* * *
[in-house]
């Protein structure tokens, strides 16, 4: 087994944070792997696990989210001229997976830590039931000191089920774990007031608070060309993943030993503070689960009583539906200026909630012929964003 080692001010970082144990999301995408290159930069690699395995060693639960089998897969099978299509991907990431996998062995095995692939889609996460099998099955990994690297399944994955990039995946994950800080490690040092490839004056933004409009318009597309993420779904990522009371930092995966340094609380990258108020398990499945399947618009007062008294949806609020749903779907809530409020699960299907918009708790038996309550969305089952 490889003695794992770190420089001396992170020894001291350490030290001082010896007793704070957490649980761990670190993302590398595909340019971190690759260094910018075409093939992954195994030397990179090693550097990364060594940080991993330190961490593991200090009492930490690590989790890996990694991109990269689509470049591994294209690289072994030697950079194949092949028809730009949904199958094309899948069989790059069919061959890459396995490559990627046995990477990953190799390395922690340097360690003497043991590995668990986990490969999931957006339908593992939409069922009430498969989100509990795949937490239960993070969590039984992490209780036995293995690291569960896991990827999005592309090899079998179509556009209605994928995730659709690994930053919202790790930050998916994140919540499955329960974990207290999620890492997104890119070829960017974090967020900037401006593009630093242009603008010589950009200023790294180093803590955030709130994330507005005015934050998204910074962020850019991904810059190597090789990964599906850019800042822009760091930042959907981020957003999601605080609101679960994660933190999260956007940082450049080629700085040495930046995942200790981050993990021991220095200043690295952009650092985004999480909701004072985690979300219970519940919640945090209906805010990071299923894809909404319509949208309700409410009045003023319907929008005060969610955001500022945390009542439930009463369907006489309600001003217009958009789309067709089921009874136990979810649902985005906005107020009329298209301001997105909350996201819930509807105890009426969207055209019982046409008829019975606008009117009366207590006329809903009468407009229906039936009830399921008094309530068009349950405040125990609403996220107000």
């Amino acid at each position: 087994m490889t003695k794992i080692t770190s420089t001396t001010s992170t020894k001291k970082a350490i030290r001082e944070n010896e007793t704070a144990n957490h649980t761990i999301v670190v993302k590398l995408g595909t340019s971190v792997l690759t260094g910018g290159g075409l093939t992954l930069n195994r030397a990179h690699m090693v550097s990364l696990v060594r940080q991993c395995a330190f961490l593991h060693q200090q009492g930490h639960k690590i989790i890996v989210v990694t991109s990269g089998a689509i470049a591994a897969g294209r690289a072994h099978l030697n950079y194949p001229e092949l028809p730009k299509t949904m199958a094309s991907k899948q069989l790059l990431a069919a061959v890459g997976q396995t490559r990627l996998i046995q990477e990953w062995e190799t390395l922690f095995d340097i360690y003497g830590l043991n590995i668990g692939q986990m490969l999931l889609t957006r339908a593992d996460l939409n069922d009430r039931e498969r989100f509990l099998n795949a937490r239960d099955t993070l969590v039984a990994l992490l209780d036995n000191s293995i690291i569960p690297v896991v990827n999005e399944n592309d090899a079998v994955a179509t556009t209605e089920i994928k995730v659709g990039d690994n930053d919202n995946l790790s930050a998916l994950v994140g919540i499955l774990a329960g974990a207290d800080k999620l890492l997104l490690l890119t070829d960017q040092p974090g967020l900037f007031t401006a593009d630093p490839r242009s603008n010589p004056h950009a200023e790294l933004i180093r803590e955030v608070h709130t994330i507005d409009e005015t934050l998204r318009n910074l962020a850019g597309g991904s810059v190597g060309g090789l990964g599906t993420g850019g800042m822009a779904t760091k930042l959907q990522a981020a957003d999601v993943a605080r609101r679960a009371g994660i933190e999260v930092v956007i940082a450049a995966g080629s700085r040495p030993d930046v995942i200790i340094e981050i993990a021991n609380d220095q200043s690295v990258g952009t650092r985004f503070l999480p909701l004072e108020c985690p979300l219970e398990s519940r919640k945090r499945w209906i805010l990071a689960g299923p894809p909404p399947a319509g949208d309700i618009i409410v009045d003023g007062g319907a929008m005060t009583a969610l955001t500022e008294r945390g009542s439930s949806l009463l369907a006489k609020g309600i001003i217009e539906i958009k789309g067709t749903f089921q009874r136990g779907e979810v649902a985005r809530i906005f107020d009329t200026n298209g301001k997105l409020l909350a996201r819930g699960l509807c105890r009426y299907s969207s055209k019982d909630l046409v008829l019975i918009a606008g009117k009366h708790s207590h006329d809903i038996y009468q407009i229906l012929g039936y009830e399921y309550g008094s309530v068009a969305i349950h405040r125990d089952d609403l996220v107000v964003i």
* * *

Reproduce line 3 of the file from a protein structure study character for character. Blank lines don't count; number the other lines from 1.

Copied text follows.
């Amino acid at each position: 087994m490889t003695k794992i080692t770190s420089t001396t001010s992170t020894k001291k970082a350490i030290r001082e944070n010896e007793t704070a144990n957490h649980t761990i999301v670190v993302k590398l995408g595909t340019s971190v792997l690759t260094g910018g290159g075409l093939t992954l930069n195994r030397a990179h690699m090693v550097s990364l696990v060594r940080q991993c395995a330190f961490l593991h060693q200090q009492g930490h639960k690590i989790i890996v989210v990694t991109s990269g089998a689509i470049a591994a897969g294209r690289a072994h099978l030697n950079y194949p001229e092949l028809p730009k299509t949904m199958a094309s991907k899948q069989l790059l990431a069919a061959v890459g997976q396995t490559r990627l996998i046995q990477e990953w062995e190799t390395l922690f095995d340097i360690y003497g830590l043991n590995i668990g692939q986990m490969l999931l889609t957006r339908a593992d996460l939409n069922d009430r039931e498969r989100f509990l099998n795949a937490r239960d099955t993070l969590v039984a990994l992490l209780d036995n000191s293995i690291i569960p690297v896991v990827n999005e399944n592309d090899a079998v994955a179509t556009t209605e089920i994928k995730v659709g990039d690994n930053d919202n995946l790790s930050a998916l994950v994140g919540i499955l774990a329960g974990a207290d800080k999620l890492l997104l490690l890119t070829d960017q040092p974090g967020l900037f007031t401006a593009d630093p490839r242009s603008n010589p004056h950009a200023e790294l933004i180093r803590e955030v608070h709130t994330i507005d409009e005015t934050l998204r318009n910074l962020a850019g597309g991904s810059v190597g060309g090789l990964g599906t993420g850019g800042m822009a779904t760091k930042l959907q990522a981020a957003d999601v993943a605080r609101r679960a009371g994660i933190e999260v930092v956007i940082a450049a995966g080629s700085r040495p030993d930046v995942i200790i340094e981050i993990a021991n609380d220095q200043s690295v990258g952009t650092r985004f503070l999480p909701l004072e108020c985690p979300l219970e398990s519940r919640k945090r499945w209906i805010l990071a689960g299923p894809p909404p399947a319509g949208d309700i618009i409410v009045d003023g007062g319907a929008m005060t009583a969610l955001t500022e008294r945390g009542s439930s949806l009463l369907a006489k609020g309600i001003i217009e539906i958009k789309g067709t749903f089921q009874r136990g779907e979810v649902a985005r809530i906005f107020d009329t200026n298209g301001k997105l409020l909350a996201r819930g699960l509807c105890r009426y299907s969207s055209k019982d909630l046409v008829l019975i918009a606008g009117k009366h708790s207590h006329d809903i038996y009468q407009i229906l012929g039936y009830e399921y309550g008094s309530v068009a969305i349950h405040r125990d089952d609403l996220v107000v964003i």